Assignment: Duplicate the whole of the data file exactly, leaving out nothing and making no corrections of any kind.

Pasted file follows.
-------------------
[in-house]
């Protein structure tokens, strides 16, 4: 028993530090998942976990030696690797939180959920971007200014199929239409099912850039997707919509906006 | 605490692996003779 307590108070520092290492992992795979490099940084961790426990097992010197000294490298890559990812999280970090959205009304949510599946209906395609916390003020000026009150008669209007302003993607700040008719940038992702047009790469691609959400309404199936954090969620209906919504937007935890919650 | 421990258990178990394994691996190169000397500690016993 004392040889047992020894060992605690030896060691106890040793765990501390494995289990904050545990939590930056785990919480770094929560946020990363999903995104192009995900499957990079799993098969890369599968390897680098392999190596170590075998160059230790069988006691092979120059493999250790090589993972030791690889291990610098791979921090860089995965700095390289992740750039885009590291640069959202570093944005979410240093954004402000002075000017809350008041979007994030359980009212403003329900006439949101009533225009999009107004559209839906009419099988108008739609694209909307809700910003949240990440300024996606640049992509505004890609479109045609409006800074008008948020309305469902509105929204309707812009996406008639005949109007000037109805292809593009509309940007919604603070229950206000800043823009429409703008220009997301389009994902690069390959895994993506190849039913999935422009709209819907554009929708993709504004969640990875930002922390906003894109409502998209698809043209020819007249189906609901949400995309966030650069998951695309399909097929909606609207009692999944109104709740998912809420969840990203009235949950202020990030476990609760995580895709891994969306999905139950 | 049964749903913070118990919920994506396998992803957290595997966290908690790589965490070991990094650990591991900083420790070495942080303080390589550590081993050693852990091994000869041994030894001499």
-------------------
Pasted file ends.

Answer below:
[in-house]
């Protein structure tokens, strides 16, 4: 028993530090998942976990030696690797939180959920971007200014199929239409099912850039997707919509906006 | 605490692996003779 307590108070520092290492992992795979490099940084961790426990097992010197000294490298890559990812999280970090959205009304949510599946209906395609916390003020000026009150008669209007302003993607700040008719940038992702047009790469691609959400309404199936954090969620209906919504937007935890919650 | 421990258990178990394994691996190169000397500690016993 004392040889047992020894060992605690030896060691106890040793765990501390494995289990904050545990939590930056785990919480770094929560946020990363999903995104192009995900499957990079799993098969890369599968390897680098392999190596170590075998160059230790069988006691092979120059493999250790090589993972030791690889291990610098791979921090860089995965700095390289992740750039885009590291640069959202570093944005979410240093954004402000002075000017809350008041979007994030359980009212403003329900006439949101009533225009999009107004559209839906009419099988108008739609694209909307809700910003949240990440300024996606640049992509505004890609479109045609409006800074008008948020309305469902509105929204309707812009996406008639005949109007000037109805292809593009509309940007919604603070229950206000800043823009429409703008220009997301389009994902690069390959895994993506190849039913999935422009709209819907554009929708993709504004969640990875930002922390906003894109409502998209698809043209020819007249189906609901949400995309966030650069998951695309399909097929909606609207009692999944109104709740998912809420969840990203009235949950202020990030476990609760995580895709891994969306999905139950 | 049964749903913070118990919920994506396998992803957290595997966290908690790589965490070991990094650990591991900083420790070495942080303080390589550590081993050693852990091994000869041994030894001499």